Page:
The Centers for Disease Control (CDC) conducts periodic biomonitoring to track levels of chemicals in human urine and blood.
Over the years CDC has compiled detailed data on several, including chlorinated hydrocarbon insecticides widely used from the 1960s through the 1970s, and , many of which are still widely applied. A few herbicides, including 2,4-dichlorophenoxyacetic acid (2,4-D), have been assessed in recent CDC testing.
The National Health and Nutrition Examination Survey (NHANES) is the major biomonitoring program run by the CDC. In the program’s 2009-2010 sampling of 2,747 people, the CDC reported a contemporary baseline for 2,4-D levels in human urine. The geometric mean of urinary 2,4-D levels across all people tested was 0.308 ug/l ( per liter, or ). The 50th percentile level was 0.28 ug/l and the 95th level was 1.43 ug/l, about five-times higher than the individual at the 50th percentile level of the distribution. 2,4-D levels in males exceeded those in females by 30%-50% (CDC, 2015).
The CDC also reports creatinine corrected 2,4-D in urine. Levels of chemicals in urine vary as a function of an individual’s fluid balance and volume of urine. A widely used method has been developed to compensate for this source of variability. It measures the creatinine concentration in a urine sample, and expresses the level of the analyte (in this case, 2,4-D) as a ratio of the creatinine concentration (Cocker et al., 2011).
In 2009-2010 CDC testing, 2,4-D levels averaged 0.309 ug/g ((CDC, 2015). Across all ages and both sexes, 95th percentile level concentrations (1.55 ug/g of creatinine) exceeded the 50th percentile level (0.301 ug/g) by 5-fold.per gram, or ) of creatinine in males (n=1,343) and 0.334 ug/g of creatinine in females (n=1,404)
CDC also measured levels of a major 2,4-D— 2,4-dichlorophenol. In 2009-2010, the levels averaged 0.788 ug/g of creatinine in males and 0.89 ug/g in females, nearly three-times higher than the average levels of 2,4-D.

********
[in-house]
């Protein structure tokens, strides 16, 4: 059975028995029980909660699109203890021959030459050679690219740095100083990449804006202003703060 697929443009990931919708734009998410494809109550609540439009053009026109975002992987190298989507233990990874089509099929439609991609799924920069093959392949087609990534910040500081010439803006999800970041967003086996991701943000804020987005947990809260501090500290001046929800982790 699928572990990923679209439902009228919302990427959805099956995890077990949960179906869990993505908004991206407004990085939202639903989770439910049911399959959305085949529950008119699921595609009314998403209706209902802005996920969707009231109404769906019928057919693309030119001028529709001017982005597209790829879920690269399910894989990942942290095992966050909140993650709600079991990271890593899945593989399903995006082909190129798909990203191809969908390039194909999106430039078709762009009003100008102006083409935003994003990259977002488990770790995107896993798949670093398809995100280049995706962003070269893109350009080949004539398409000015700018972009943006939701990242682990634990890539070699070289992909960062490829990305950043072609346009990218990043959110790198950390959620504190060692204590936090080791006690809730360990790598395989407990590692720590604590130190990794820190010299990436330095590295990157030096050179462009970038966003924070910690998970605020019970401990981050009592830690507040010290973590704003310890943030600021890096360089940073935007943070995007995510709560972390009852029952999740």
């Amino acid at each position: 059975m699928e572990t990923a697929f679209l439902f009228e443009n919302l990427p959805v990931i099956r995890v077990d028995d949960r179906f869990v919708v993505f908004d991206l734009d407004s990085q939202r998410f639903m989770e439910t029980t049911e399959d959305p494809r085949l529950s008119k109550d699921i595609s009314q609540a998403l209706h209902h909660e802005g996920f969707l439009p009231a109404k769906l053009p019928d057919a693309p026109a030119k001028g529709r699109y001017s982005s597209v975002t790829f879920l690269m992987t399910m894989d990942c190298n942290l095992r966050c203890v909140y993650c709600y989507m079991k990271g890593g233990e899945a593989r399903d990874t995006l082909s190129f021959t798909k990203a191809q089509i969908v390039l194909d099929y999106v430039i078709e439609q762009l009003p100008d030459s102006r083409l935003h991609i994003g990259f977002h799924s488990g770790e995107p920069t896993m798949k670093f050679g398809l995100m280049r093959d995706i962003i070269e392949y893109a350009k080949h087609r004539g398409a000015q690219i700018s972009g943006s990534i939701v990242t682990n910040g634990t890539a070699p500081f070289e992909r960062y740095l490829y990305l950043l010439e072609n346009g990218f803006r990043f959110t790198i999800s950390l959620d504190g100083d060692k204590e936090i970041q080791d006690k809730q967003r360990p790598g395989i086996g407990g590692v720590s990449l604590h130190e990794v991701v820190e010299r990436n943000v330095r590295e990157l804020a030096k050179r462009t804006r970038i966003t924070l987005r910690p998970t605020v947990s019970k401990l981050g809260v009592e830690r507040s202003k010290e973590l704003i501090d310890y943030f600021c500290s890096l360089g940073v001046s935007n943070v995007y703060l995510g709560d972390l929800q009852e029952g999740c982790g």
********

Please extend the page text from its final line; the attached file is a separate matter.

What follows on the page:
Metabolite levels in Mexican Americans and non-Hispanic blacks were over 50% higher than in non-Hispanic whites in 2009-2010 (1.24 and 1.11 ug/g compared to 0.731 ug/g in non-Hispanic whites) (CDC, 2013).
Glyphosate biomonitoring data are limited, although many new efforts are underway to better understand levels in people and recent trends.
A team based at U.C. San Francisco tested the urine of 131 individuals in 2015 from across the U.S. Detectable residues were found in 93% (Limit of Detection = 0.2 ug/l) (Adams et al,. 2016). The average level of glyphosate in the 75 women in this study was 2.9 ug/l, while 56 men had an average level of 3.3 ug/l Seven children had an average of 3.6 ug/l in their urine.
In preliminary results for a targeted study, glyphosate was found in the urine of 63 of 69 (91%) pregnant women receiving prenatal care at an Indiana obstetric practice, at a mean level of 3.44 ug/l (Winchester et al., 2017). Surprisingly, the final study as published reported that higher glyphosate levels were associated with reductions in gestational length (r’s= -0.30, p=0.01). Women living in rural areas had higher mean glyphosate levels than women in urban/suburban regions (mean glyphosate level of 4.19 vs. 3.3, p=0.02), suggesting an additional route of exposure associated with proximity to corn and soybean production fields (Parvez e al., 2018).
Trends in glyphosate and AMPA (aminomethylphosphonic acid, glyphosate’s primary metabolite) levels were measured from 2001-2015 in the urine of 20-29 year old males living in a Northeast German city. Out of 399 samples, 31.8% contained glyphosate levels above the 0.1 ug/l (ppb) Limit of Quantification (LOQ) and 40.1% contained AMPA (Conrad et al., 2017). In 2015 samples, the team reported 0.16 ug/l at the 75th level of the distribution, and 0.45 at the 95th. Accordingly, levels in these German citizens were about an order of magnitude lower than levels among the Americans tested by Adams et al. (2016).